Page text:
What is a URL?
It is known in computer science as URL (abbreviations of the English: Uniform Resource Locator, that is to say, Uniform Locator of Resources) to the standard sequence of characters that identifies and allows to locate and to recover a determined information in the Internet . What we write in the browser or browser box to visit a certain web page, commonly referred to as “address”, is just its URL .
Just as in real life each house or business has a postal address necessary to send something by mail, on the Internet each resource (image, video, text, audio or web page ) has an associated address, which is necessary to have access to information.
Therefore, when we visit a web page, we enter your address and receive it in the browser. But inside it, every photograph, text or resource of some kind also has an associated URL , with which it can be recovered to carry out the “assembly” of the web page as a whole.
Also, when you click on a certain hyperlink , it will take you to another URL , either from a new web page or simply to see any of the resources of the previous one.
For example, the most popular search engine on the web, “Google”, responds to the URL http://www.google.com in general, but its personalized national versions have slightly different addresses: http://www.google.com .ar (Argentina),
http://www.google.com.ve (Venezuela), http://www.google.com.br (Brazil).
What is a URL for?
As has been said, a URL is a specific address within the ocean of information on the Internet. It serves to locate different data and information that are necessary for the on-line browsing experience, that is, to build the Web pages and to provide timely access to the user to everything they want to visit within the network .
Thus, entering the URL of an image will take us to it; the one of a specific file will take us to download it, and the one of an on-line program to execute it, all within the capacities and specifications of the web browser that we are using for it.
URLs have the following characteristics:
- Accuracy . URLs must be written accurately so that they show the expected result. Any error in the chain will prevent recovering the desired information.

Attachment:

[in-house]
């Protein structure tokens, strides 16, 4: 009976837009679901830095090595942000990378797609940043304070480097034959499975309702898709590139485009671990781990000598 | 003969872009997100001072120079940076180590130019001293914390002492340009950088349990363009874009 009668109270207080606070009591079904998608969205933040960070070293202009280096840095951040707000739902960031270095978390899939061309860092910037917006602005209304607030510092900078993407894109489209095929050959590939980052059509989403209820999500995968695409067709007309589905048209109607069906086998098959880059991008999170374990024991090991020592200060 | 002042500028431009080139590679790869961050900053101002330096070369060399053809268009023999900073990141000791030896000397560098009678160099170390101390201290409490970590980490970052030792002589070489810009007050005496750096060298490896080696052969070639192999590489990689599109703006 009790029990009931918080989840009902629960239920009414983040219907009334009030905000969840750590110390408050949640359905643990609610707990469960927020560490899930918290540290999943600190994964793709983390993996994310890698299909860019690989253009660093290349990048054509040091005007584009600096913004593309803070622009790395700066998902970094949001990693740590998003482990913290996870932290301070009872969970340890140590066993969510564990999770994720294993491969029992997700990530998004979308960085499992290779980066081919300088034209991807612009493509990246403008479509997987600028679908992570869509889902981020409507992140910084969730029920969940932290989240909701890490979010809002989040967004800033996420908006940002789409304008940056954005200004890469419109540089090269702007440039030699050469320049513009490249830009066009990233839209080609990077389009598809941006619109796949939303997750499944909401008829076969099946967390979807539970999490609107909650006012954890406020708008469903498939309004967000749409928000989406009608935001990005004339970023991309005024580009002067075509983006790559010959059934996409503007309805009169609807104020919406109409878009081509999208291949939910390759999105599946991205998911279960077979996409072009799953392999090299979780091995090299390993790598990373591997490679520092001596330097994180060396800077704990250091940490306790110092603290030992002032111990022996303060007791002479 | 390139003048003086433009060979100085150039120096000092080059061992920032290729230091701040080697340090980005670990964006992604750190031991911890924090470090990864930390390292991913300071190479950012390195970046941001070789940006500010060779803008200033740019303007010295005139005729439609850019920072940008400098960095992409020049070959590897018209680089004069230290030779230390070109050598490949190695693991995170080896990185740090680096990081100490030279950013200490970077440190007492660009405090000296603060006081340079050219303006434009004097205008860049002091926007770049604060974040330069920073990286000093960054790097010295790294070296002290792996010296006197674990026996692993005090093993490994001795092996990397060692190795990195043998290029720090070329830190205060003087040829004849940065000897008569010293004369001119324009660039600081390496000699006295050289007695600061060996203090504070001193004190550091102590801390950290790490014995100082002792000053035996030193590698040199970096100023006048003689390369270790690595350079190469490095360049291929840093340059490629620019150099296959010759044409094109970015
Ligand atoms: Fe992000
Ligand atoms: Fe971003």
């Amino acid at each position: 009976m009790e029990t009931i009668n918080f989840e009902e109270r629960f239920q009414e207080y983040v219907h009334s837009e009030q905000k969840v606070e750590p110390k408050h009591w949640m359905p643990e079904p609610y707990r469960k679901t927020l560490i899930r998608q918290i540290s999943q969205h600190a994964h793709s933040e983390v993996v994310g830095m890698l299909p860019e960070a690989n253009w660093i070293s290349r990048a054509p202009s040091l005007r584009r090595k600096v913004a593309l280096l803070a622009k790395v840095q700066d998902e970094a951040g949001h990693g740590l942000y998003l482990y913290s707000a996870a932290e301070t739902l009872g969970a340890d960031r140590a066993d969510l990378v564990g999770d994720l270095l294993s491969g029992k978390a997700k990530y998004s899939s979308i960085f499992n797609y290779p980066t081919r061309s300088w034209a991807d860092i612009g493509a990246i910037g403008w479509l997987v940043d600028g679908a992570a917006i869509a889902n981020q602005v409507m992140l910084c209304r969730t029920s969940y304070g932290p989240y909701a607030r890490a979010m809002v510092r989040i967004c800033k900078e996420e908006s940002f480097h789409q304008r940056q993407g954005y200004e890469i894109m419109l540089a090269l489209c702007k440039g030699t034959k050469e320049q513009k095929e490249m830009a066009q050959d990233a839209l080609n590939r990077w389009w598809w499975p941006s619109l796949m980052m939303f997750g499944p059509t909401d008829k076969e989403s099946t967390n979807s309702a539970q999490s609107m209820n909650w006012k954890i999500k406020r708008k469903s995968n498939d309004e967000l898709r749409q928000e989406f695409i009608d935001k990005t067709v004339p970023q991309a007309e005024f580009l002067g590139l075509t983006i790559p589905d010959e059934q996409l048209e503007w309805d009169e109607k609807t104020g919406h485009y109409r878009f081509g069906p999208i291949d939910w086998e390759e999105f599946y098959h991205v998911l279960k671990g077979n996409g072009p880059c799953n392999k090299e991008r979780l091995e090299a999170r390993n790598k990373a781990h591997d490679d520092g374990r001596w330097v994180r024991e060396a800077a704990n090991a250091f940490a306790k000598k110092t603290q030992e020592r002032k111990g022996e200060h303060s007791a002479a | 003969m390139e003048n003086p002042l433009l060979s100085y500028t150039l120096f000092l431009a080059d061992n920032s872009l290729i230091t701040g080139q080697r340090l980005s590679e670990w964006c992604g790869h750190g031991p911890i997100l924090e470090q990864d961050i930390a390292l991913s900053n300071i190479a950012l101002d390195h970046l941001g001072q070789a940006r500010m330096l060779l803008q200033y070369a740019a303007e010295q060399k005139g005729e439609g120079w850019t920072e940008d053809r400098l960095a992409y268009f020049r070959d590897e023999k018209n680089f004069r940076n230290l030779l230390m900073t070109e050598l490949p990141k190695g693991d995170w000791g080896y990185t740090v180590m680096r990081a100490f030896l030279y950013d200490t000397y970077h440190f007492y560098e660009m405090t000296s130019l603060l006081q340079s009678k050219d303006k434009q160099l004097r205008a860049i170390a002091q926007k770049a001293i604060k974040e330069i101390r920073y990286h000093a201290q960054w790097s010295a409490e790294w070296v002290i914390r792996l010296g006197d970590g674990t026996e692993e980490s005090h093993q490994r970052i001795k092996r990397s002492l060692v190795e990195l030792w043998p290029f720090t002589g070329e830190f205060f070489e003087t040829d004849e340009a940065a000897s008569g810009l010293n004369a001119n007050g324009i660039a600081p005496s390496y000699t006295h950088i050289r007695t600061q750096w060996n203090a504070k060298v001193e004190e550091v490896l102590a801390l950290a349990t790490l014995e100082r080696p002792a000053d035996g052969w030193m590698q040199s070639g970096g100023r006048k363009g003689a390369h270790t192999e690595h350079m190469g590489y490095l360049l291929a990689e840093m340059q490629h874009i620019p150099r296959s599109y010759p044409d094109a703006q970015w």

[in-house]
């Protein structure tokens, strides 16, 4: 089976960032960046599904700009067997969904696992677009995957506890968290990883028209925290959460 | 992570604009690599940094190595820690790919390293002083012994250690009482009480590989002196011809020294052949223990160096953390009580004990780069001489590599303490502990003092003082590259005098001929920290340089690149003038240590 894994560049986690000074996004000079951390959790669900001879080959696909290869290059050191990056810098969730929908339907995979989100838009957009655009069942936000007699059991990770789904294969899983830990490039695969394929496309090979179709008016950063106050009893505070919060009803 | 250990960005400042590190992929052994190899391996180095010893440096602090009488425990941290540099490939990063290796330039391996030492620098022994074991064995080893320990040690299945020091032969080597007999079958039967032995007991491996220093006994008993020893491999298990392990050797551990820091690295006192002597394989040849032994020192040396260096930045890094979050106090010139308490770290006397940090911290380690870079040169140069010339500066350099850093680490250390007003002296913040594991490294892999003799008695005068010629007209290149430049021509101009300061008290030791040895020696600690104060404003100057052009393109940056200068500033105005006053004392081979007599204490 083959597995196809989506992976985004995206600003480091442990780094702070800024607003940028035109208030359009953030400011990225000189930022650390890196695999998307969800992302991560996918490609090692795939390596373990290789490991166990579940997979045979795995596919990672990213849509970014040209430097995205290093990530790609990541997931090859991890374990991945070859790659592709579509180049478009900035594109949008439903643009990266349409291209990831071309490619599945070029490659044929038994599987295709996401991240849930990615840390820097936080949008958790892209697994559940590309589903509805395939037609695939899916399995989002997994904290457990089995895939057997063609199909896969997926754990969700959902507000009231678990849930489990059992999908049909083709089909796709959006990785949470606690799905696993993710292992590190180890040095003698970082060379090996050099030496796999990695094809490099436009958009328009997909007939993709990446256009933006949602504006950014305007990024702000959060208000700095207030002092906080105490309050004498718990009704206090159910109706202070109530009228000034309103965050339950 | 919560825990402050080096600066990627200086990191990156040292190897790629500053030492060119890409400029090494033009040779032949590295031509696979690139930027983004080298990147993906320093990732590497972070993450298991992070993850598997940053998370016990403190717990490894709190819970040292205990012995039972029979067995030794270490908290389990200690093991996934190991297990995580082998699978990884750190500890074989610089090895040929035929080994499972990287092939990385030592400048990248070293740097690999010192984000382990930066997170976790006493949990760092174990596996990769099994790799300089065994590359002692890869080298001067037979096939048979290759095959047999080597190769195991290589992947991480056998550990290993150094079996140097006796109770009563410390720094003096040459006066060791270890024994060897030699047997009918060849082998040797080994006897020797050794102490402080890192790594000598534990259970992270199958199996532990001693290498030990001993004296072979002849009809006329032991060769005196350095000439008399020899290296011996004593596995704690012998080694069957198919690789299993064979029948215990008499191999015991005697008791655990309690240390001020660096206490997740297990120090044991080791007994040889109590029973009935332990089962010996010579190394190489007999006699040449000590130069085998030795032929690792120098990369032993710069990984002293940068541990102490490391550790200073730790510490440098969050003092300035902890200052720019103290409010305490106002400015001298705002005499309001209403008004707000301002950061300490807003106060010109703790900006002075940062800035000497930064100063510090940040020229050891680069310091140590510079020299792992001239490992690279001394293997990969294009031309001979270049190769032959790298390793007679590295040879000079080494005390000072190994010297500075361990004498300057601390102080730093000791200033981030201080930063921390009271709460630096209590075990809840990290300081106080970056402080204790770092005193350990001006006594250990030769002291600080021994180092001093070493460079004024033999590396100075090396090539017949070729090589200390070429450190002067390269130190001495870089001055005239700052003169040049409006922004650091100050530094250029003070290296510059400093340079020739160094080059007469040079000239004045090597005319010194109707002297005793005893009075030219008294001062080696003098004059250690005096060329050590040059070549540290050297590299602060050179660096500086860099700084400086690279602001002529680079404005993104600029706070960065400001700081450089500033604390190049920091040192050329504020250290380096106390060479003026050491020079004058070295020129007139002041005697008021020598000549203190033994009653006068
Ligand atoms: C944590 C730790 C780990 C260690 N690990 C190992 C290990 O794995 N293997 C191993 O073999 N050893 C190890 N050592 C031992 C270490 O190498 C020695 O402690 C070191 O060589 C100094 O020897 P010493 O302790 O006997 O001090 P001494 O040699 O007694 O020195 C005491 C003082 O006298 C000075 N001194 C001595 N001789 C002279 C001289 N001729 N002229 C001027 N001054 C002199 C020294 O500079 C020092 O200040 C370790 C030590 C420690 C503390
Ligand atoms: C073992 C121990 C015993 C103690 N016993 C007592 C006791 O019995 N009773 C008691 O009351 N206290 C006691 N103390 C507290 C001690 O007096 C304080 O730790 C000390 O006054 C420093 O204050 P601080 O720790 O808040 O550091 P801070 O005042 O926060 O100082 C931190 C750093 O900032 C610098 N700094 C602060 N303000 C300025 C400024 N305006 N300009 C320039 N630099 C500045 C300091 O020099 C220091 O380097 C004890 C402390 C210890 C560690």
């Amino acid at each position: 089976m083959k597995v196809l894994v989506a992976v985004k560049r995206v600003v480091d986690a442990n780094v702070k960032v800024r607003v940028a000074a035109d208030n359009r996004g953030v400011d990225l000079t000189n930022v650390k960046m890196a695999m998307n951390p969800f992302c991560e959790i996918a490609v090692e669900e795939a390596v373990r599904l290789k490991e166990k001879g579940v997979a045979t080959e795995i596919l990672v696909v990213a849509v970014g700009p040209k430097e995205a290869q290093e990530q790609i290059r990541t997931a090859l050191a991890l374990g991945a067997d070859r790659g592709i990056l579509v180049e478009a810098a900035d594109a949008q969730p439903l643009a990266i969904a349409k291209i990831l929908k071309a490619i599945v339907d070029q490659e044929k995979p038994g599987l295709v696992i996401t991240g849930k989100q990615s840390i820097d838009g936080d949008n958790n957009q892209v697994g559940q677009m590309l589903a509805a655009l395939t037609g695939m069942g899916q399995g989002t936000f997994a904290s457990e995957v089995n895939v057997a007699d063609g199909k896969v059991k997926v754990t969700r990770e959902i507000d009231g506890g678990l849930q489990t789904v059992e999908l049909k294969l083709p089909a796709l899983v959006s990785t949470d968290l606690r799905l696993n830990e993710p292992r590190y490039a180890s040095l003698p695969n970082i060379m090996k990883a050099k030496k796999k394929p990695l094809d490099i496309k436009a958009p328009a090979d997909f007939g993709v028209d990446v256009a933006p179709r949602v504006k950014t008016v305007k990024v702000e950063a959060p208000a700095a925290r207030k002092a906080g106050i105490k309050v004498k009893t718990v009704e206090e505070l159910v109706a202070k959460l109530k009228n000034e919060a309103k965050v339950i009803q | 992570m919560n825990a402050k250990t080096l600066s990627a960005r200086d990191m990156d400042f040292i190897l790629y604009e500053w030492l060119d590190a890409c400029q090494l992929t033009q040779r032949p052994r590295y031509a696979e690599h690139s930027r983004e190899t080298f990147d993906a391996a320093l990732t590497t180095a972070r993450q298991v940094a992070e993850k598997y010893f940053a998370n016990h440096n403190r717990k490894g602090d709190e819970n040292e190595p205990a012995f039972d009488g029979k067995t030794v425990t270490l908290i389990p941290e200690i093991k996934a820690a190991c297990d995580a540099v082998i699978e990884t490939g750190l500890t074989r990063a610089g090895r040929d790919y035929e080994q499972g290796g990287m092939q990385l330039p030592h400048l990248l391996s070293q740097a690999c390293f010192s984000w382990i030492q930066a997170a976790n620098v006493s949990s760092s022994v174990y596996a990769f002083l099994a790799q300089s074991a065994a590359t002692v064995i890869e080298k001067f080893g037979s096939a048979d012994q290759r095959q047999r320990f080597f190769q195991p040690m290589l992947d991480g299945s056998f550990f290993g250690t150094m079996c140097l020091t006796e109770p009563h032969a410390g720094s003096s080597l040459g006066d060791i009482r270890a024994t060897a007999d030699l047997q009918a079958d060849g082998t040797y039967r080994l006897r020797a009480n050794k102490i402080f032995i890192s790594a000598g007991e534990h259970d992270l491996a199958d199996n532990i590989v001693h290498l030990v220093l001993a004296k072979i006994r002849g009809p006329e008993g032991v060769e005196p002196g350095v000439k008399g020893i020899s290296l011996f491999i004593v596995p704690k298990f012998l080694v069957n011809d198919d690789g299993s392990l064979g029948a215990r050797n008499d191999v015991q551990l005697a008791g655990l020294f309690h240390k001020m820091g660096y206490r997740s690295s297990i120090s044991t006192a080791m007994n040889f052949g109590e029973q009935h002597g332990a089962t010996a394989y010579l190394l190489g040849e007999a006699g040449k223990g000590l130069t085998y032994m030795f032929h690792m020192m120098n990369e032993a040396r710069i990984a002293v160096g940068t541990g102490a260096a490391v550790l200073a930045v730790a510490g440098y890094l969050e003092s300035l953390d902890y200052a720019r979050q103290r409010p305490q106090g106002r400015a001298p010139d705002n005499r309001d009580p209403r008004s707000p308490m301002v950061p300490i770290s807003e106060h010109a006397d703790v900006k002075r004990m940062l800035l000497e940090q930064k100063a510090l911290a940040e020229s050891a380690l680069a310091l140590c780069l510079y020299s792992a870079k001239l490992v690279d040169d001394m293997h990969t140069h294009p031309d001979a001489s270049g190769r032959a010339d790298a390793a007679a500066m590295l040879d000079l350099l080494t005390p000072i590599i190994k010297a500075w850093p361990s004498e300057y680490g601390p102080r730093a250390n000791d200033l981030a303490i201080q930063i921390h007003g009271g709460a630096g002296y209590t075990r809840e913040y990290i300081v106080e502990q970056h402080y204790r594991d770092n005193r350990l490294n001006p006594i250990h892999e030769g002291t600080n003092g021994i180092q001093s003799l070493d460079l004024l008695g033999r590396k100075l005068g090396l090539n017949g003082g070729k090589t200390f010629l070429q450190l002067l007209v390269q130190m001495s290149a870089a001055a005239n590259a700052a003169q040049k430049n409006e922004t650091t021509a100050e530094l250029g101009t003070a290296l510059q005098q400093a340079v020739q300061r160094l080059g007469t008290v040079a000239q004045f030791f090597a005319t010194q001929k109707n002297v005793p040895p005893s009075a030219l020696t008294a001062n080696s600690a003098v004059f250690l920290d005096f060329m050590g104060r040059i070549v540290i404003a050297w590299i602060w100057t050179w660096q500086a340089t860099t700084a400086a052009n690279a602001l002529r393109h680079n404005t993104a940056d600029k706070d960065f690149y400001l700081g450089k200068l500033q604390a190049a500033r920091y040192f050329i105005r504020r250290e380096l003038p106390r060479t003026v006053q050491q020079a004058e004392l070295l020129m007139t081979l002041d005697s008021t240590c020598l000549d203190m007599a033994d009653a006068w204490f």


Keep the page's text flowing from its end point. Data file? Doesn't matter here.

- Sequence . URLs are a sequence of ordered details, which must be entered in precise sequence, such as a postal address.
- U nic ity . Each URL is unique to a resource or page of the Network, there are not two identical or two different that lead to the same exact element (although there may be many versions of the same element, say, a photograph, or there may be many pages using the same one URL to retrieve it).
Parts of a URL
Each URL is composed of a sequence of parts, which allude to specific information about the location of the resource, and which can be viewed separately:
- Network protocol . Http , Https, mailto and ftp are the main web protocols that head a URL, indicating to the machine what type of connection should be made and what is the specific language that will be spoken with the computer or the computer network that will provide the information to the user .
- Service . Www, www2, etc., is about possible online information support services, of which the World Wide Web is the most popular.
- Domain, type of domain and country . It is the “name” of the company that provides the information, or the project or network or the computer where they are located, that is, the specific name of who has what we are looking for; In addition, the type of service provided: commercial (.com), educational (.edu), etc., and the country to which it belongs: Argentina (.ar), Brazil (.br), Italy (.it), etc.
- Path and file name . The folders and directories in which the specific resource is located within the server computer (which provides the information).
Timeline URL – website
Most browsers keep a chronology or history of URLs visited, such as a record of the addresses that were used to request information. These data are usually sensitive and protected by security mechanisms, since unscrupulous interests in the network could access them and collect personal information about the user’s browsing habits, thus violating their privacy.